My father the filmmaker

Less analysis than an act of filial piety

Published: Dec 18 2018, 01:01:am

Thursday, November 7, 1985
GEORGE STEVENS: A FILMMAKER’S JOURNEY. Documentary examination of the life and work of a Hollywood director. Music by Carl Davis. Written and directed by George Stevens, Jr. Running time: 110 minutes. General entertainment.
WAS IT THE WAR that changed him? Before he answered his country's call, George Stevens had a reputation as a director of feature comedies.
    In the old studio tradition, he had worked his way up, first as a cameraman, then as a writer and finally director for Hal Roach's biggest stars, Stan Laurel and Oliver Hardy. After making the transition to feature direction, he made his major pre-war impact with such sprightly fare as Swing Time (1936), Gunga Din (1939), Woman of the Year (1942) and The More the Merrier (1943).
    “I hated to see George go to the more serious pictures,” recalls Katharine Hepburn, who starred opposite Spencer Tracy in Stevens's Woman of the Year. “What he could do with comedy was unique.”
    Stevens was one of a number of name Hollywood directors who volunteered for military duty following Pearl Harbor. Lt.-Col. Stevens, 38, served in the European Theatre. His assignments included filmming the D-Day landings and the liberations of Paris and Dachau.
    He turned serious after that. In 1945, together with William Wyler, Frank Capra and Samuel Briskin, he set up a company called Liberty Films to produce slick ''message pictures." (It made only one feature, Capra's 1946 fantasy classic It's a Wonderful Life.)
    With one exception, Stevens's post-war projects were all dramas — among them A Place in the Sun (1951), Shane (1953), Giant (1956), The Diary of Anne Frank (1959) and The Greatest Story Ever Told (1965).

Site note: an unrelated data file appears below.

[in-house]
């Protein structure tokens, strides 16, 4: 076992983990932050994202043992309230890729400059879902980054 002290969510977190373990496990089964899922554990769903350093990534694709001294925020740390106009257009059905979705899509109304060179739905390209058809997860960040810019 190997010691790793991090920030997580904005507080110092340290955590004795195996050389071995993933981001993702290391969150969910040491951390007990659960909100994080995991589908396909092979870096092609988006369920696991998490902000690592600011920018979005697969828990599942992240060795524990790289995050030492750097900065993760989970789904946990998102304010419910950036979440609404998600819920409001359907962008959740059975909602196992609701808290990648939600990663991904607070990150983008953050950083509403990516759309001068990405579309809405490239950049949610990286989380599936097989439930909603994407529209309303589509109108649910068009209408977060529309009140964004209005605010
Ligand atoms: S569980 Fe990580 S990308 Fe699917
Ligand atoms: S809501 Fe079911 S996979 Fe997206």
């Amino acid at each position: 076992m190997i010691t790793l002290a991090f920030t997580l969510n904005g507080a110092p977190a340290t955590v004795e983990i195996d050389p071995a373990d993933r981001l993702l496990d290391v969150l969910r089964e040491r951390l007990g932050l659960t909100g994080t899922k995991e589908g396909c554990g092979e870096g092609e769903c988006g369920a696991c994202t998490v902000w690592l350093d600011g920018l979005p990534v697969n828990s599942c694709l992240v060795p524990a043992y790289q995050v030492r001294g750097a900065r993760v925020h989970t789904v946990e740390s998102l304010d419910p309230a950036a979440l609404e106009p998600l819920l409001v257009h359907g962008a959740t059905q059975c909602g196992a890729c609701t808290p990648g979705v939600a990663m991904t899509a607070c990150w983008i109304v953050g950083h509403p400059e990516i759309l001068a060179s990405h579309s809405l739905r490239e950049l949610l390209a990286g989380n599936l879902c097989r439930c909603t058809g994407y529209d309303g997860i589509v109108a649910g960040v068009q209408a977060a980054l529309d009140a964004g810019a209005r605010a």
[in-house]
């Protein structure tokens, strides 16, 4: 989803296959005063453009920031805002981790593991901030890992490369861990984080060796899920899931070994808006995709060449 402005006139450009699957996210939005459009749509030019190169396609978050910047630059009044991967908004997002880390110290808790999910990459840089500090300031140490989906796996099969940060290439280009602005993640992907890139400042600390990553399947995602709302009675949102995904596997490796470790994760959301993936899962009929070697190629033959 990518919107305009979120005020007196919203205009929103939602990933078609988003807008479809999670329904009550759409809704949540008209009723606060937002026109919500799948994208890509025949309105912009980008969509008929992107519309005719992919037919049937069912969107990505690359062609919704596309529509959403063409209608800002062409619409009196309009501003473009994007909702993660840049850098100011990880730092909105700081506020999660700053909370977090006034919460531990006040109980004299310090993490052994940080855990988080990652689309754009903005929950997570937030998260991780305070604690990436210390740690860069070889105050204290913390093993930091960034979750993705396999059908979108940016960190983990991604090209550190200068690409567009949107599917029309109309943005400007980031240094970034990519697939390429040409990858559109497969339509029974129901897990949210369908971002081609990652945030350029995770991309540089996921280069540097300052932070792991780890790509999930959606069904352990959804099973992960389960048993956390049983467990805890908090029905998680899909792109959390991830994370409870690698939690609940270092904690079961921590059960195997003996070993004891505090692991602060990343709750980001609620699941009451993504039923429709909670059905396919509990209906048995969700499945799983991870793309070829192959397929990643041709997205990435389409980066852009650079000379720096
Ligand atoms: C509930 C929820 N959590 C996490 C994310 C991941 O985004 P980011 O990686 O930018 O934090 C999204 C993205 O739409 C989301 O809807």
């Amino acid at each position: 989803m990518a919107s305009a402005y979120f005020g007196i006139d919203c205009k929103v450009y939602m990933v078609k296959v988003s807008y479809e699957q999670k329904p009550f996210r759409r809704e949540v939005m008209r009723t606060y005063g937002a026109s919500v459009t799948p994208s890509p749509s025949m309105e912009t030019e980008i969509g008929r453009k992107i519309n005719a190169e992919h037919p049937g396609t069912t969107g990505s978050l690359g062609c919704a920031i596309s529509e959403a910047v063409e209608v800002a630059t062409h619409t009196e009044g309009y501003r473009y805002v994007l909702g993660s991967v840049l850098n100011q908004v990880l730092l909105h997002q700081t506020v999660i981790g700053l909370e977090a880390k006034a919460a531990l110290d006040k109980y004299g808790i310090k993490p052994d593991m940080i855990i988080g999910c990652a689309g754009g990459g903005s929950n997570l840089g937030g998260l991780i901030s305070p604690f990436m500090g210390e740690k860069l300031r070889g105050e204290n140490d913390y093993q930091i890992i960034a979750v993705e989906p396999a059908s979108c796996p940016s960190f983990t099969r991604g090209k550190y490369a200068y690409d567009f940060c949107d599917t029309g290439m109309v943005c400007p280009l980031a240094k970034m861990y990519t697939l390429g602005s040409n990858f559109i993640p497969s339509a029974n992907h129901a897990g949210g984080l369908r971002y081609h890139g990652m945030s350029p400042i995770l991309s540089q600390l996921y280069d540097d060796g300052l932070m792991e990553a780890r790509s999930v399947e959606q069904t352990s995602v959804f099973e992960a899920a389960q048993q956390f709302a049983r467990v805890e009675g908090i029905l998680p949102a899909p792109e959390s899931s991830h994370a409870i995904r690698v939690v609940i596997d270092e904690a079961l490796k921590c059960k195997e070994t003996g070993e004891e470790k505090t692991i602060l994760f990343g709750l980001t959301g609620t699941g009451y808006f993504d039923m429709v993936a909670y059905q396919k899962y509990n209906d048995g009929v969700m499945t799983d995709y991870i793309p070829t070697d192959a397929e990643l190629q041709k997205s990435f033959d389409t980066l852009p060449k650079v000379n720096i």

What changed?
    Don't look for the answer in George Stevens: A Filmmaker's Journey, George Stevens Jr.'s respectful, resolutely shallow examination of the life and work of his famous father. This is the sort of upbeat tribute in which seldom is heard a discouraging word.
    Stevens fils avoids both analysis and any mention of Stevens père's more disappointing projects — among them the abandoned Liberty Films and his profligate final feature, a spectacularly unsuccessful return to comedy called The Only Game in Town (1968).
    What he offers is a paean to his perfect papa, a collection of nostalgic film clips and laudatory interviews. Giving added interest to the piece are the director's own “home movies,” 16mm colour footage offering behind-the-scenes glimpses of feature productions and Stevens Sr.'s own war in Europe.
    Marring our enjoyment of these tidbits is the fact that Stevens Jr.’s documentary seems designed for the square (television) screen. Conventional theatre projection lops off the image top and bottom to provide the expected wide-screen picture.
    As a result, A Filmmaker's Journey will be as frustrating as it is fascinating to the film buffs who are the picture's intended audience.

The above is a restored version of a Province review by Michael Walsh originally published in 1985. For additional information on this archived material, please visit my FAQ.

Afterword: Hollywood — the corporate entity that makes money from the manufacture of screen entertainment — excels at self promotion. Even so, I’d hoped for something more than a slick tribute film from George Stevens Jr. Yes, he’d been born a prince of the realm, the son of an honoured director and his silent-screen actress wife. George Jr. had been raised in the royal court, serving as a production assistant to his dad on the sets of the Oscar-winning features A Place in the Sun and Giant. From 1961 to 1966, he served his country (and honed his documentary skills) as director of the United States Information Agency Motion Picture Service, the federal department tasked with producing Washington’s Cold War propaganda.  
    Despite all that, I was hopeful because, in 1967, he was the founding director of the American Film Institute, a non-profit organization dedicated to cinema preservation and education. I regularly picked up American Film, the magazine that it began publishing in 1975, because its articles offered serious analysis and commentary on the movies. As a result, I expected more from A Filmmaker's Journey than Stevens Jr. was willing to deliver.